Just bumping this up in case Coach missed my question.

Hopefully we can meet in Europe and it will be much easier for you to understand this concern when we discuss in person. With regards to GPP, within my training it is primarily used post agility and speed but depending upon the medium (non-weighted or weighted) it may come before or after resistance work. Duration of the work varies significantly as well as intensity levels. As I noted, I utilize GPP for many different elements. I am not quite clear of your question however I do think you were asking me if I would abandon GPP if you had good speed-endurance. Simply - no, the role of GPP is far greater than what most are employing it for. I think most are using to perform technically simple non-conforming lifts for strength endurance and possibly to assist recovery. While certainly it will do this - this is only a fraction of the benefits for training a athlete. GPP is also a area that evolves in complexity. The GPP that my athletes employ in Phase 1 (year 1) is radically simpler (from a technical perspective) than in more advanced Phases. I hope that assists you. In faith, Coach Davies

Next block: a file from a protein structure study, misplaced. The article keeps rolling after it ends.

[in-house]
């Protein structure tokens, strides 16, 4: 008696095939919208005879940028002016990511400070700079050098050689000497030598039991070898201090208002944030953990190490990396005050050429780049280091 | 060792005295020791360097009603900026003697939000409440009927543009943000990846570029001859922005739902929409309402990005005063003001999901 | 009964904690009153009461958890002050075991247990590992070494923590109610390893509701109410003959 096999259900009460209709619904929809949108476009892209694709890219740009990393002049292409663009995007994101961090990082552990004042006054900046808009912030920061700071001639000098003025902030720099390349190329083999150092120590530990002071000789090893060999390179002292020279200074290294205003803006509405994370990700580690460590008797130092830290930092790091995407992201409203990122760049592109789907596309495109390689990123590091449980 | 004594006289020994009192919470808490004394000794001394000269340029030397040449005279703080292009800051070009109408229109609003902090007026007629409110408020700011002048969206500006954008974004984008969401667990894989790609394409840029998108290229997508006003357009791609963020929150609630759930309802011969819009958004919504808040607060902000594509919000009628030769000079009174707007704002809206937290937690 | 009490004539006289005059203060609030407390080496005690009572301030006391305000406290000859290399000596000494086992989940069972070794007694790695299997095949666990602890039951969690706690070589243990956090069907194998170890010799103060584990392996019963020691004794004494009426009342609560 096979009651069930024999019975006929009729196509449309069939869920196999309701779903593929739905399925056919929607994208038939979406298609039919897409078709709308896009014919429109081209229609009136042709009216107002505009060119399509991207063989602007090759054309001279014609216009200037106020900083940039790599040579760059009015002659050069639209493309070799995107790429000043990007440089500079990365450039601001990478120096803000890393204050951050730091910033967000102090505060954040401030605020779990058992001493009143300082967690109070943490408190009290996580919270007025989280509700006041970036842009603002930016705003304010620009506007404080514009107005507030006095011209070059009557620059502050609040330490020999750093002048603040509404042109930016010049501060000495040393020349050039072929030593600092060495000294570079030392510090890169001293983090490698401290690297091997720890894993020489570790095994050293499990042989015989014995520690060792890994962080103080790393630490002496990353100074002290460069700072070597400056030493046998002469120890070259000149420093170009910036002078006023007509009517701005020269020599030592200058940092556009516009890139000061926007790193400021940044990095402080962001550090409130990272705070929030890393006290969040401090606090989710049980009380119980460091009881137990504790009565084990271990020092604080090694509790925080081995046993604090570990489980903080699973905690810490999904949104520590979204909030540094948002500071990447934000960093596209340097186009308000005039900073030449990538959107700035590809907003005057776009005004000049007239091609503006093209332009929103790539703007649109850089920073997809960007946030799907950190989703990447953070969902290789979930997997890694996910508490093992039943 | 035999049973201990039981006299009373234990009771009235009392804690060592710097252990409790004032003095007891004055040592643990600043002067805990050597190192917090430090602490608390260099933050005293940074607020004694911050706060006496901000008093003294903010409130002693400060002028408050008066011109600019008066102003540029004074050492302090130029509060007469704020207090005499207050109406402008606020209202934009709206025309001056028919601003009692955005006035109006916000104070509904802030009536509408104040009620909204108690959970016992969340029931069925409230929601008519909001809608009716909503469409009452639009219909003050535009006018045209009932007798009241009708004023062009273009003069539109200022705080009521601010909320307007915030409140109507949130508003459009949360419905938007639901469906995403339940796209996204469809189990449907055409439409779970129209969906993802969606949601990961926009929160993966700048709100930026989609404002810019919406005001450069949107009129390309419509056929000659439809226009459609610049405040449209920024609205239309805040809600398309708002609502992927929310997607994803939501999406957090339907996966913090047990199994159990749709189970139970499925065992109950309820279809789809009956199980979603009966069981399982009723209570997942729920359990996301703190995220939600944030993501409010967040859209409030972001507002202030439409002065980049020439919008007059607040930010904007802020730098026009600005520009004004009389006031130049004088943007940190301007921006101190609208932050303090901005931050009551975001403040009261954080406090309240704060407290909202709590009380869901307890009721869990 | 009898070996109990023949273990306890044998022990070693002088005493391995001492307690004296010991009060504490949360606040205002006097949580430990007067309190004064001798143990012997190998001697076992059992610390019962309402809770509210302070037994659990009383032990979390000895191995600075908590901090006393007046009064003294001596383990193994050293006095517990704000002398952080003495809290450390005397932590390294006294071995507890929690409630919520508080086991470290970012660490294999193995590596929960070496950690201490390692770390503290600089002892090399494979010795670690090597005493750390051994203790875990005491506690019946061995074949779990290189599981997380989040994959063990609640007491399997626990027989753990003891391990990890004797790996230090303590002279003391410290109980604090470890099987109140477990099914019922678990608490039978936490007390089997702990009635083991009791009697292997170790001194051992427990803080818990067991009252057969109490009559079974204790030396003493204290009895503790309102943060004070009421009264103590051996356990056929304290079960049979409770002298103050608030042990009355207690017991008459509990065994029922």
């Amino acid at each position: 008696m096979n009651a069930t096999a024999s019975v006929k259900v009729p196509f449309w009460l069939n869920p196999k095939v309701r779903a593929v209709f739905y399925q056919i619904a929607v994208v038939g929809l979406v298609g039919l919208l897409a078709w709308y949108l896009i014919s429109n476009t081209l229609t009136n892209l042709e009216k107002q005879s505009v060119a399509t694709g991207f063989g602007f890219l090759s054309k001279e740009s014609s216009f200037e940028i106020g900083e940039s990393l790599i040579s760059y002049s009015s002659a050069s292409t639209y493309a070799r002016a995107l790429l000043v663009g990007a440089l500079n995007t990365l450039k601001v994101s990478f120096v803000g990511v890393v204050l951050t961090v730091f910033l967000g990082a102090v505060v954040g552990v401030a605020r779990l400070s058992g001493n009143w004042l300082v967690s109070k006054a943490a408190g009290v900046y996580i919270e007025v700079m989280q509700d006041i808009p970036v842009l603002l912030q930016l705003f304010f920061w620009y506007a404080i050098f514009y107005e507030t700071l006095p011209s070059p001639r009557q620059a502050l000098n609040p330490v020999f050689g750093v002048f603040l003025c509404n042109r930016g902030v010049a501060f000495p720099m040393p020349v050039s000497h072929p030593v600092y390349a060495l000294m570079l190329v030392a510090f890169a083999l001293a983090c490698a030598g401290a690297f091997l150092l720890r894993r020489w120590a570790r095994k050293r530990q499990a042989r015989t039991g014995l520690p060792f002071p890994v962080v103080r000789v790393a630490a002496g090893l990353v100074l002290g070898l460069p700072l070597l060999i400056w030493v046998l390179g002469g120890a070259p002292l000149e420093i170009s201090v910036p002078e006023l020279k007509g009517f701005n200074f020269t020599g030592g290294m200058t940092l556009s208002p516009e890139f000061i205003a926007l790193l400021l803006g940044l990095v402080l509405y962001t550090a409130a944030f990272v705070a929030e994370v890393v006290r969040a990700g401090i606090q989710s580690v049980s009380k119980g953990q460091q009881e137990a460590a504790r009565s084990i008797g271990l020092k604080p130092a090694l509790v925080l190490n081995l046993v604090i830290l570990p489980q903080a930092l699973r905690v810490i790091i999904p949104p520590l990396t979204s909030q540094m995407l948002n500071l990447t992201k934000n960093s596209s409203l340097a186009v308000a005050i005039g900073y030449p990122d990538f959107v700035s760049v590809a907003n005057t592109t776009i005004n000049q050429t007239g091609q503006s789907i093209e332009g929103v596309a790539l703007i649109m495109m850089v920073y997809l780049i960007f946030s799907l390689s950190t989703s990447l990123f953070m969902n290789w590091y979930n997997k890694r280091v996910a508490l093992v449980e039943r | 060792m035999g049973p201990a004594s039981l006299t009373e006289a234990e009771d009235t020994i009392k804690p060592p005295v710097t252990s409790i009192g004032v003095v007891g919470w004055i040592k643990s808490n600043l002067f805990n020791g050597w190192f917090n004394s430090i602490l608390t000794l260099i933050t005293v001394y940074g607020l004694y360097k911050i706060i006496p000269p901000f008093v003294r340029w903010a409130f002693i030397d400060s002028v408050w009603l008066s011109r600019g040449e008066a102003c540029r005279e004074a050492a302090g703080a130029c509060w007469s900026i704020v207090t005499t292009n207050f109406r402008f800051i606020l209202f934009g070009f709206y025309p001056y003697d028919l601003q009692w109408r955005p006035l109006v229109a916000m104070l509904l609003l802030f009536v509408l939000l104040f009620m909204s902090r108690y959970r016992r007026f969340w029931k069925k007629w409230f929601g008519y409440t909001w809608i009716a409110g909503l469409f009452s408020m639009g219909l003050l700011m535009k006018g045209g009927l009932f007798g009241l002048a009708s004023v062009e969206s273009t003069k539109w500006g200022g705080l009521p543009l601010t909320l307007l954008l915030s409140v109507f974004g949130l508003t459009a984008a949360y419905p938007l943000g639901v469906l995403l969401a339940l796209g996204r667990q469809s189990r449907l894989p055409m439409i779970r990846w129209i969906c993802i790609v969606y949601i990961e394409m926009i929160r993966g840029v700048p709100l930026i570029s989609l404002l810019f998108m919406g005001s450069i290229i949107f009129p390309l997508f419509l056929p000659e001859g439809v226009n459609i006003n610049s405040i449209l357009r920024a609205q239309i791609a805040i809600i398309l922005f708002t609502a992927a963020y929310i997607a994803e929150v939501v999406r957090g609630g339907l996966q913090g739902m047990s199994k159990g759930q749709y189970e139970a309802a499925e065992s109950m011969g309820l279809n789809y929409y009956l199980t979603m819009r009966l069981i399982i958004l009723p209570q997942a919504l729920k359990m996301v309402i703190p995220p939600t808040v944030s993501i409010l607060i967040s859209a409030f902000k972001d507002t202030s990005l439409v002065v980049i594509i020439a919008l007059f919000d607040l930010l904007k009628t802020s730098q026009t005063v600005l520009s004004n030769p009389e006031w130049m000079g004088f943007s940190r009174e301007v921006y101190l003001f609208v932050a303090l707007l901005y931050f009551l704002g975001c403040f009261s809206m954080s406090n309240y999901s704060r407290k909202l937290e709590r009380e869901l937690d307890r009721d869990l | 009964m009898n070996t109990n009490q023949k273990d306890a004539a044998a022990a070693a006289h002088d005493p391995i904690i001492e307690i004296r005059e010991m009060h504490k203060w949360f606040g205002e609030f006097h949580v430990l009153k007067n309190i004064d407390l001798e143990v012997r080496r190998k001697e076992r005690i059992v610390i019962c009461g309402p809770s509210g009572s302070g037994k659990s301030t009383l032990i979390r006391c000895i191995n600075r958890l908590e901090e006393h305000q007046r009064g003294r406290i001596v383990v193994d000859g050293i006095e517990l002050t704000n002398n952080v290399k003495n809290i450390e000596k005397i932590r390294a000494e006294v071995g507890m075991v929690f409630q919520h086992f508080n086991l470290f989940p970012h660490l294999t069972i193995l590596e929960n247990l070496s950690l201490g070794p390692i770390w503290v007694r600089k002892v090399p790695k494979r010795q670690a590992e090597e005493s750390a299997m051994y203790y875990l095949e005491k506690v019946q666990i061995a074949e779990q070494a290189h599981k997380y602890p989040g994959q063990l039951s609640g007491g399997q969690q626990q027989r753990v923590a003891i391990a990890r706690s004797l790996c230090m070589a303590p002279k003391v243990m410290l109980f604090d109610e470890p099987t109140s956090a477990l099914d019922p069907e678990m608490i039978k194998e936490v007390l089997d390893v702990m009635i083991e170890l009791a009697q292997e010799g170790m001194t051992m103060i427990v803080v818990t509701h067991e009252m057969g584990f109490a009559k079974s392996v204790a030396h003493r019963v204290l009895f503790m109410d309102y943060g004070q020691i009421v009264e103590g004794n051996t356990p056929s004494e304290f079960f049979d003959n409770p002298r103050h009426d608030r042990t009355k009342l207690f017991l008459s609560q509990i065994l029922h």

Thank You for responding. I still have questions as to why you would perform fatiguing non-weighted GPP before any type of resistance training requiring high force production since I’d assume you’d post lower numbers due to accumulated fatigue. I could ask a million questions but hopefully we will get a chance to meet later this year. Will you be listing your travel dates at renegadetraining.com? Thank You in advance.

email me personally for my travel. I won’t be posting it on-line, however if possible it would be great to get together and go through your questions. In faith, Coach Davies

Coach, is there any chance of you coming to New Zealand?